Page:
11232017Thu

Iran Nuclear Deal: The Role of the People in the Fall of the Religious Dictatorship

Iran Focus

London, 30 Sep - The future of the 2015 Iran nuclear deal negotiated by former US President Barack Obama is on shaky ground. During his first ever United Nations General Assembly speech, President Donald Trump made quite a statement. He called the nuclear deal an “embarrassment” to his country because it is so one-sided.

He added: “The Iranian government masks a corrupt dictatorship behind the false guise of a democracy. It has turned a wealthy country with a rich history and culture into an economically depleted rogue state whose chief exports are violence, bloodshed, and chaos. The longest-suffering victims of Iran’s leaders are, in fact, its own people.”

It was a strongly-worded speech that made some of the other diplomats and world leaders uncomfortable.

Prime Minister of Israel Benjamin Netanyahu, however, praised the speech and said that the international community needs to pay attention to what Trump is saying. He warned that the Iranian regime – which has threatened to destroy his country – is very dangerous and needs to be stopped immediately.

It is also very significant that Trump mentioned the long-suffering people of Iran. For decades, the Iranian people have been the main victims of the religious dictatorship ruling their country. They have had their hopes and dreams for a bright future well and truly crushed. The human rights situation there is one of the world in the world, as attested by the U.N. Special Rapporteur on the human rights situation in Iran who said in her latest report that there are very worrying issues that need urgently addressed.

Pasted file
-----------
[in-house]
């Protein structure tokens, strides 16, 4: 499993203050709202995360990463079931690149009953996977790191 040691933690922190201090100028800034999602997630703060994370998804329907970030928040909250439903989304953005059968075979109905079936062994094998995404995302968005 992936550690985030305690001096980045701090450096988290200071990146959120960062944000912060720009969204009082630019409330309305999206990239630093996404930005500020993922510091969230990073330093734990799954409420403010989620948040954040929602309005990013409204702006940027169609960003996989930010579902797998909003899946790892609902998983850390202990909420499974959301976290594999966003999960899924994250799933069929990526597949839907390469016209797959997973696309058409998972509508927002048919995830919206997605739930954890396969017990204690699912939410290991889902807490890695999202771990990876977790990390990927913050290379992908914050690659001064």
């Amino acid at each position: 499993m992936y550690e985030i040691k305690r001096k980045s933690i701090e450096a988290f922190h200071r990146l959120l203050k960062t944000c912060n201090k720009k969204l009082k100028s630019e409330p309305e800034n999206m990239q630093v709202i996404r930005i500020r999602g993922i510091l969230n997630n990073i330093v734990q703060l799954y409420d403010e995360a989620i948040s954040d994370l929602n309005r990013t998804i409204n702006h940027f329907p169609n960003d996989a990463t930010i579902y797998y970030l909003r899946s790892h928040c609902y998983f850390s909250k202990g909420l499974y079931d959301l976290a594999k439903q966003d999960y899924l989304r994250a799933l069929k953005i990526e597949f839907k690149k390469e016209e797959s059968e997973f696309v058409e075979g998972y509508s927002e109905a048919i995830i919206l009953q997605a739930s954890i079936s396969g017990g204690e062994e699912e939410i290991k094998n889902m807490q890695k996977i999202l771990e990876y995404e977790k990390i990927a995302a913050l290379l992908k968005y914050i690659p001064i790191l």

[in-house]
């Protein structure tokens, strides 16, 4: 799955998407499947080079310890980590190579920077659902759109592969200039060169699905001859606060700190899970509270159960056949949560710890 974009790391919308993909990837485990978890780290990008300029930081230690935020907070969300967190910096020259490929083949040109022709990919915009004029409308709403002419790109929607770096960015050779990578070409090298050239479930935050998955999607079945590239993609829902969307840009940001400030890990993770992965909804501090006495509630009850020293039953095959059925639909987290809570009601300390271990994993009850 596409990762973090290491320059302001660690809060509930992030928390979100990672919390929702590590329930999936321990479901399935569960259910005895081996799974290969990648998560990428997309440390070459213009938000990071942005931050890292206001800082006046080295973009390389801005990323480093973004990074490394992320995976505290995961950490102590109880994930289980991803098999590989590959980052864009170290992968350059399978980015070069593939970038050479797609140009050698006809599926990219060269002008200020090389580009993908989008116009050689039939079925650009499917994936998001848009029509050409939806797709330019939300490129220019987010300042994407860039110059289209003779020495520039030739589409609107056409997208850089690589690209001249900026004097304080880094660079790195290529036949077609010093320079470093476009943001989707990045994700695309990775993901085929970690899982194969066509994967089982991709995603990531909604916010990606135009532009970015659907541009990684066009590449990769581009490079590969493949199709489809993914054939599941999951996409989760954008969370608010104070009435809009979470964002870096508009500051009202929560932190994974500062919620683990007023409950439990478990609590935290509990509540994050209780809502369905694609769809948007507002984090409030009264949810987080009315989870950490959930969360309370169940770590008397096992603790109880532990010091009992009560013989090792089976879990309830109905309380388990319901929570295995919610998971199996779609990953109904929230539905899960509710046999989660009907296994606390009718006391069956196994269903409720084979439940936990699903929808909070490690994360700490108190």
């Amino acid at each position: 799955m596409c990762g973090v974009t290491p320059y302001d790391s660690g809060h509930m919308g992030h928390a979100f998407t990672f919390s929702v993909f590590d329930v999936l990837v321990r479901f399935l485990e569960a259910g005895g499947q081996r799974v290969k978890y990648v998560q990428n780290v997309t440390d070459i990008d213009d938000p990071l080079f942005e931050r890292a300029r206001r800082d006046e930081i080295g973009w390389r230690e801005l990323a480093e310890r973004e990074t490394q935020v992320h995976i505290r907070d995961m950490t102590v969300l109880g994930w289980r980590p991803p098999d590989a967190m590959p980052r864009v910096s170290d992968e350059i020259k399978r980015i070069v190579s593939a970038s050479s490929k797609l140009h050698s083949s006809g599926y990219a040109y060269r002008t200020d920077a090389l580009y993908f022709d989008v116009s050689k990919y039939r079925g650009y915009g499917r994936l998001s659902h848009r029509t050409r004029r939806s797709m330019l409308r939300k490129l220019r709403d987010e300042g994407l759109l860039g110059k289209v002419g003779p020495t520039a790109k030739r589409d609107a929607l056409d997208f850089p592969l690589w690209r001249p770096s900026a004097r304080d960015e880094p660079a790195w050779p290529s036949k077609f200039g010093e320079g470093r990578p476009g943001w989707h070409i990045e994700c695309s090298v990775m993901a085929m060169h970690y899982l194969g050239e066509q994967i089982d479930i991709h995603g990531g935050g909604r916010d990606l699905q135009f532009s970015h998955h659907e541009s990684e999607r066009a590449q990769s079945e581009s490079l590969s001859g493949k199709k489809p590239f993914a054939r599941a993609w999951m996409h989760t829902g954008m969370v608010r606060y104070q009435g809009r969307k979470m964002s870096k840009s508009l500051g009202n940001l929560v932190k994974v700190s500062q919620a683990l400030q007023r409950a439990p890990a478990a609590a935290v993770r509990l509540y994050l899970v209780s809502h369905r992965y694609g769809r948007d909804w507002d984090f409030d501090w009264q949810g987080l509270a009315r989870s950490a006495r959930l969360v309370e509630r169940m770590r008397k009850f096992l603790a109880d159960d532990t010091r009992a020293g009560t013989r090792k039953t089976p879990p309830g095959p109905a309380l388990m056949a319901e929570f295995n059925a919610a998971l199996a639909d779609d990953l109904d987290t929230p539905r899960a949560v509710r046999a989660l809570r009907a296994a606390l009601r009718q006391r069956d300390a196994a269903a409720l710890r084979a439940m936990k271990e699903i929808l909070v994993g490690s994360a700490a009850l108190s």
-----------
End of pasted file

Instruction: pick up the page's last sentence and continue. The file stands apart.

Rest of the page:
She made special mention about the 1988 massacre in which tens of thousands of political prisoners were killed by authorities. She highlighted that the perpetrators of this crime, one of the worst in modern history, have never been punished for their involvement. She also highlighted the cruelty of the victims being buried in unmarked mass graves, leaving families unable to properly grieve for their loved ones.

What makes the quest for justice all the more urgent is the fact that the Iranian regime is destroying evidence by building over or modifying mass grave sites. The Iranian government cannot be trusted to carry out an investigation into the massacre and people are calling out for an international and independent investigation.

The Iranian government is corrupt to the core. People that were involved in the execution of the mass massacre in 1988 have moved up in ranks in the government. Despite huge international condemnations of the massacre, involvement in the atrocity has not worked against officials holding important positions. One of the main candidates in the recent presidential elections was Ebrahim Raisi – a member of one of the death-commissions that arranged the executions. And the current Minister of Justice Alireza Avayi was, ironically, also part of one.

However, the justice campaign is gaining ground and many people inside and outside of Iran will never stop in their efforts. The fall of the corrupt regime is imminent if the people are supported by the international community.

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